The Canoa Basin in Manabì, Ecuador, contains a mainly marine, clastic sedimentary succession of Late Pliocene and Pleistocene age (Canoa Formation and Tablazo Formation). A stratigraphic and sedimentologic study of the entire sedimentary succession indicated that sedimentary facies recur in consistent deepening-shallowing transgressive-regressive patterns and that on this basis it can be divided into three different informal units (Clow, Cupp, Tb). The lowest of these units (Clow) is composed by at least four depositional sequences, each bounded by a ravinement surface and containing a basal environmentally time-averaged shell bed accumulated during rapid sea-level rise under conditions of reduced terrigenous sediment supply (transgressive systems tract). Owing to intense heavy bioturbation, the internal architecture of these shell beds is not recognizable. Each of these shell beds is mantled by poorly fossiliferous sandy and silty shales accumulated during subsequent progradation (highstand and regressive systems tracts). Fossil assemblages, accounting for inner/middle shelf settings, are dominated by infaunal suspension-feeding bivalves (Linga cancellaris, Chione mariae, etc.) most of which require sandy substrate or are ubiquitous. In terms of trophic/life habit groups, the total succession shows an increase of infaunal suspension-feeder species richness from the lowest (C1) to the upper (C4) shell bed, whereas epifaunal taxa decrease in richness. Shell packing density also decreases from C1 to C4. The reconstruction of the short-term sedimentary dynamics based on taphonomic and palaeoecologic observations indicates a slightly progradational staking pattern of depositional sequences, representing high-frequency sixth-order eustatic sea-level fluctuations within a third-order tectonically-induced cycle.

Shell concentrations as tools in characterizing sedimentary dynamics at sequence-bounding unconformities: examples from the lower unit of the Canoa Formation (Late Pliocene, Ecuador)

DI CELMA, Claudio Nicola;CANTALAMESSA, Gino;
2002

Abstract

The Canoa Basin in Manabì, Ecuador, contains a mainly marine, clastic sedimentary succession of Late Pliocene and Pleistocene age (Canoa Formation and Tablazo Formation). A stratigraphic and sedimentologic study of the entire sedimentary succession indicated that sedimentary facies recur in consistent deepening-shallowing transgressive-regressive patterns and that on this basis it can be divided into three different informal units (Clow, Cupp, Tb). The lowest of these units (Clow) is composed by at least four depositional sequences, each bounded by a ravinement surface and containing a basal environmentally time-averaged shell bed accumulated during rapid sea-level rise under conditions of reduced terrigenous sediment supply (transgressive systems tract). Owing to intense heavy bioturbation, the internal architecture of these shell beds is not recognizable. Each of these shell beds is mantled by poorly fossiliferous sandy and silty shales accumulated during subsequent progradation (highstand and regressive systems tracts). Fossil assemblages, accounting for inner/middle shelf settings, are dominated by infaunal suspension-feeding bivalves (Linga cancellaris, Chione mariae, etc.) most of which require sandy substrate or are ubiquitous. In terms of trophic/life habit groups, the total succession shows an increase of infaunal suspension-feeder species richness from the lowest (C1) to the upper (C4) shell bed, whereas epifaunal taxa decrease in richness. Shell packing density also decreases from C1 to C4. The reconstruction of the short-term sedimentary dynamics based on taphonomic and palaeoecologic observations indicates a slightly progradational staking pattern of depositional sequences, representing high-frequency sixth-order eustatic sea-level fluctuations within a third-order tectonically-induced cycle.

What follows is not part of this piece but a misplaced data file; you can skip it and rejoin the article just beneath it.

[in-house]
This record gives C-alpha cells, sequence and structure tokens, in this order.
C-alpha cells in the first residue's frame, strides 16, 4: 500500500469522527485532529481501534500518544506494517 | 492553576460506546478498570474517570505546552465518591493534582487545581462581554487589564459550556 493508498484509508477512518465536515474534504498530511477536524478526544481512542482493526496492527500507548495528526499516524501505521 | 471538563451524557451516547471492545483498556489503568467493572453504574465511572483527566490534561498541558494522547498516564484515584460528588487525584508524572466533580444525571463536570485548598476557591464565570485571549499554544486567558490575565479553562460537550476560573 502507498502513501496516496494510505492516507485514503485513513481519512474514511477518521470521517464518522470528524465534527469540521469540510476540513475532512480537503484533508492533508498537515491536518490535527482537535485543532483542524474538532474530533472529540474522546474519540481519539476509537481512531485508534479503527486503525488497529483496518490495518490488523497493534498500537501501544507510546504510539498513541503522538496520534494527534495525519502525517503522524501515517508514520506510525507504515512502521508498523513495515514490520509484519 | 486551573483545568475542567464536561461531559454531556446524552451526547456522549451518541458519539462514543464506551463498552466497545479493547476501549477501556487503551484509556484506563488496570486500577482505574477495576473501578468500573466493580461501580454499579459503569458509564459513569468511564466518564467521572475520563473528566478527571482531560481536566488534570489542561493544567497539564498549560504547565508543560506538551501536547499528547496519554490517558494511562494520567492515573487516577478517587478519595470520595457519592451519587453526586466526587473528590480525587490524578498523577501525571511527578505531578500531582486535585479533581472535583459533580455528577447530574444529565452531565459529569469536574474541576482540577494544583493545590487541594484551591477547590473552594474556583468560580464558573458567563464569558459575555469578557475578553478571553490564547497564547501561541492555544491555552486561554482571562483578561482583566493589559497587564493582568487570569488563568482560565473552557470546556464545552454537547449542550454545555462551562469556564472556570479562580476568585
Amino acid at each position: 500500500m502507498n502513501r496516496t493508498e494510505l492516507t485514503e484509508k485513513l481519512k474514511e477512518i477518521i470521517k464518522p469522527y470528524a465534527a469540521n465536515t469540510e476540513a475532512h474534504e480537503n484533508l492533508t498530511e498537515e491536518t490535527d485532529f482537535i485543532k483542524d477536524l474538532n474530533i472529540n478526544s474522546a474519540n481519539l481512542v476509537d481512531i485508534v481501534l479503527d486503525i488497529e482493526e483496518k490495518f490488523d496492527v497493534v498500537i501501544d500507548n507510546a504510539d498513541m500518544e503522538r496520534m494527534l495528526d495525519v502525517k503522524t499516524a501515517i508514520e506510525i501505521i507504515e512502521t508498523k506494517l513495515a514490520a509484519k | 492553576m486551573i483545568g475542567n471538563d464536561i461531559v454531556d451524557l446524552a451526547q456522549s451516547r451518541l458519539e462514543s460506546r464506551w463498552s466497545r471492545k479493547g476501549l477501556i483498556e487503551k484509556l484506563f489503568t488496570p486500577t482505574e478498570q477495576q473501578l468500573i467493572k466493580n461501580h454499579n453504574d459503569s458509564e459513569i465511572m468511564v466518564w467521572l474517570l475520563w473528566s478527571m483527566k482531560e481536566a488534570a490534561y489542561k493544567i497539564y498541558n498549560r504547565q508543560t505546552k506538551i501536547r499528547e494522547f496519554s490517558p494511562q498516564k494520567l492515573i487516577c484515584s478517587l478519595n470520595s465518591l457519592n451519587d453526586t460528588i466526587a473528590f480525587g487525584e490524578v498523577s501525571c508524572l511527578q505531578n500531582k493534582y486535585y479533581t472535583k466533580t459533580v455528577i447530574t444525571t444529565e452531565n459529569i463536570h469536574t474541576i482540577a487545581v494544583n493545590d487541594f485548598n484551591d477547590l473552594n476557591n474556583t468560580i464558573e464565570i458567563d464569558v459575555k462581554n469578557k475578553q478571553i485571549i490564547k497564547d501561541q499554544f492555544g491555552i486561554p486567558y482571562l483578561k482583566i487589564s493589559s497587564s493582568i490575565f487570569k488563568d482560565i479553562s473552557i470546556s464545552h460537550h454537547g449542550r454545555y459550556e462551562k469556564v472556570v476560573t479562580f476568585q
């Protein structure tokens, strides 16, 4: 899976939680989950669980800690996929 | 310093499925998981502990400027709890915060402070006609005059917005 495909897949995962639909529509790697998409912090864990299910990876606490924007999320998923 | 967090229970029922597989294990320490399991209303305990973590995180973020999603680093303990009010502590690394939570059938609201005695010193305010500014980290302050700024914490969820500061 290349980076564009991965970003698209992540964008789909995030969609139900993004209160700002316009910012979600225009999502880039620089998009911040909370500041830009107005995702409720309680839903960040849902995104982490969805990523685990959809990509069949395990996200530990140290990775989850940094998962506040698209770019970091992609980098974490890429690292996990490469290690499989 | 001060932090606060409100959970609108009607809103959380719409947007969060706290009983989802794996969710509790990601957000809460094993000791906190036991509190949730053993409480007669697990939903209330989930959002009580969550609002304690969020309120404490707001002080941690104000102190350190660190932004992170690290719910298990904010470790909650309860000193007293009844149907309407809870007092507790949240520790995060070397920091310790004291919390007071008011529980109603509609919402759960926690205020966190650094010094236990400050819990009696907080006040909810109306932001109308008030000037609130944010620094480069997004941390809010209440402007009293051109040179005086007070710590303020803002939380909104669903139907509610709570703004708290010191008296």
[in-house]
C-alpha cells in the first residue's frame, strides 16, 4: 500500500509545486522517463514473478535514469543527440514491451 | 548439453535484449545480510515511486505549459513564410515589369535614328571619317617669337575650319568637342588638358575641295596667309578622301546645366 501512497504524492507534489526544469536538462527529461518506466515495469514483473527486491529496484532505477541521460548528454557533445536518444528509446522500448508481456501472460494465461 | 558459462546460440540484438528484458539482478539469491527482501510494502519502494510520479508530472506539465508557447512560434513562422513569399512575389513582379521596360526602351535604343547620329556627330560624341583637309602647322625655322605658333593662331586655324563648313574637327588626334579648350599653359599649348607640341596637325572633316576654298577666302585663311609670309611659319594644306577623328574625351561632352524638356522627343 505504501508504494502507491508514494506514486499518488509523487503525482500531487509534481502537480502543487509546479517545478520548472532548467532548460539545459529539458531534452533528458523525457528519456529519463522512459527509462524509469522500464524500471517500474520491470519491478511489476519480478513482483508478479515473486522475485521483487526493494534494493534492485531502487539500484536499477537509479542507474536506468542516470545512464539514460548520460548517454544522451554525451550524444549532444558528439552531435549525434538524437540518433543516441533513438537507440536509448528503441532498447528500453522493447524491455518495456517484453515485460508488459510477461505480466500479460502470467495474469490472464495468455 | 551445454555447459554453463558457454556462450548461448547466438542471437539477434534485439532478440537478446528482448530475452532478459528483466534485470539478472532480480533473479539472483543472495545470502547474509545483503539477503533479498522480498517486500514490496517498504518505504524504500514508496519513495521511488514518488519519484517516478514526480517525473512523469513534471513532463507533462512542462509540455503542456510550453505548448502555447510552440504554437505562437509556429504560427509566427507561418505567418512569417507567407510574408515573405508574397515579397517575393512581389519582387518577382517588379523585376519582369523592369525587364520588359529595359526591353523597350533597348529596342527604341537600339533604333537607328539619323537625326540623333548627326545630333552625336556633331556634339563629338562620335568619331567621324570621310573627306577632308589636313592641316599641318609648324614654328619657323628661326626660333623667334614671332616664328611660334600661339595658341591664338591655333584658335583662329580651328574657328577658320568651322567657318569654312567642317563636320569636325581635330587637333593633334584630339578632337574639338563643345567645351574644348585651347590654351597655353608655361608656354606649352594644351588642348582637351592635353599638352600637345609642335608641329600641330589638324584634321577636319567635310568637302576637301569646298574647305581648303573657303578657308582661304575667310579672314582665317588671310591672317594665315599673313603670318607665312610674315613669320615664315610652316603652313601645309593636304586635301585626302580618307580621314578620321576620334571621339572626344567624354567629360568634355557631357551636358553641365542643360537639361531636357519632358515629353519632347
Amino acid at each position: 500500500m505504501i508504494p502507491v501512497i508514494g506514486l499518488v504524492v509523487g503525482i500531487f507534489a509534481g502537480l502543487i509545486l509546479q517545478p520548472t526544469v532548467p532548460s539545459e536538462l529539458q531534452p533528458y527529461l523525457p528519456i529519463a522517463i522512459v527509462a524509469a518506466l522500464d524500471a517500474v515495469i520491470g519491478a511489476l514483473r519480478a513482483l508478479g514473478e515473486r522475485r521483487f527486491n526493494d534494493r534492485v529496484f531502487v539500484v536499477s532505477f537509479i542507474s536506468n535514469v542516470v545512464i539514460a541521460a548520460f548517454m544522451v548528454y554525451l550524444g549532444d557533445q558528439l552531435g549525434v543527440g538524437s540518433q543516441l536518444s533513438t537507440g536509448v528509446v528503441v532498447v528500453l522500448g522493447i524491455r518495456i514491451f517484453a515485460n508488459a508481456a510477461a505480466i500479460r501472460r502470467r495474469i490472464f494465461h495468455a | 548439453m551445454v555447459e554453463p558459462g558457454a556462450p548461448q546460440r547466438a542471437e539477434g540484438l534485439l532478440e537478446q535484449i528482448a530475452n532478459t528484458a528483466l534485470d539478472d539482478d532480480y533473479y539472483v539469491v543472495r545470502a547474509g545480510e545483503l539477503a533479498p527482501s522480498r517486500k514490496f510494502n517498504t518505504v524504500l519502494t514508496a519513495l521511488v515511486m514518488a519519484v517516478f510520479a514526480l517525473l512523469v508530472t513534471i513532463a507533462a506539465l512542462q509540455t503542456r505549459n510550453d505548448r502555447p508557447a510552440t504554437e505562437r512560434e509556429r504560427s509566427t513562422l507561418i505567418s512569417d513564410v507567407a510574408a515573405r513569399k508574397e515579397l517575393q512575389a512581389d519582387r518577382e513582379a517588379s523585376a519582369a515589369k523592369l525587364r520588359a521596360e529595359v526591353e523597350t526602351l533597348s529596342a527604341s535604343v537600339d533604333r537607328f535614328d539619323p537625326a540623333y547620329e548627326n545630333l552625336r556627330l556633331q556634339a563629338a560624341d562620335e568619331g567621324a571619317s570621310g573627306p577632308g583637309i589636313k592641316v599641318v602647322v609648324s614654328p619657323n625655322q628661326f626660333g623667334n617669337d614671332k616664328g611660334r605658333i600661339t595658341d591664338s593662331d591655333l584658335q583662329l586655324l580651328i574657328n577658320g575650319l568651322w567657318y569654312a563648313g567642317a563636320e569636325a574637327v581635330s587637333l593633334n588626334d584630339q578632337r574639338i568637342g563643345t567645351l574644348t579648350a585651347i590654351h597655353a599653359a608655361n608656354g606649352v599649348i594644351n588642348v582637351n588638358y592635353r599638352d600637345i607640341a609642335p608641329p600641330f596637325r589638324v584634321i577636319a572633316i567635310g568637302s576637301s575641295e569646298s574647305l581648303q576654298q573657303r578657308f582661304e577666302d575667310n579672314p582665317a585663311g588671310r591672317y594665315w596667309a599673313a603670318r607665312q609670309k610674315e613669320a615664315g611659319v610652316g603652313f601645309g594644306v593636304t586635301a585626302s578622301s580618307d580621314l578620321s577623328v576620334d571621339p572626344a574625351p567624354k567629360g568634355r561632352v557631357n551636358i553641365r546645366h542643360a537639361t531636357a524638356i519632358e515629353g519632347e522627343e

File in questo prodotto:
Non ci sono file associati a questo prodotto.

I documenti in IRIS sono protetti da copyright e tutti i diritti sono riservati, salvo diversa indicazione.

Utilizza questo identificativo per citare o creare un link a questo documento: http://hdl.handle.net/11581/201896
 Attenzione

Attenzione! I dati visualizzati non sono stati sottoposti a validazione da parte dell'ateneo

Citazioni
  • ???jsp.display-item.citation.pmc??? ND
  • Scopus 29
  • ???jsp.display-item.citation.isi??? 28
social impact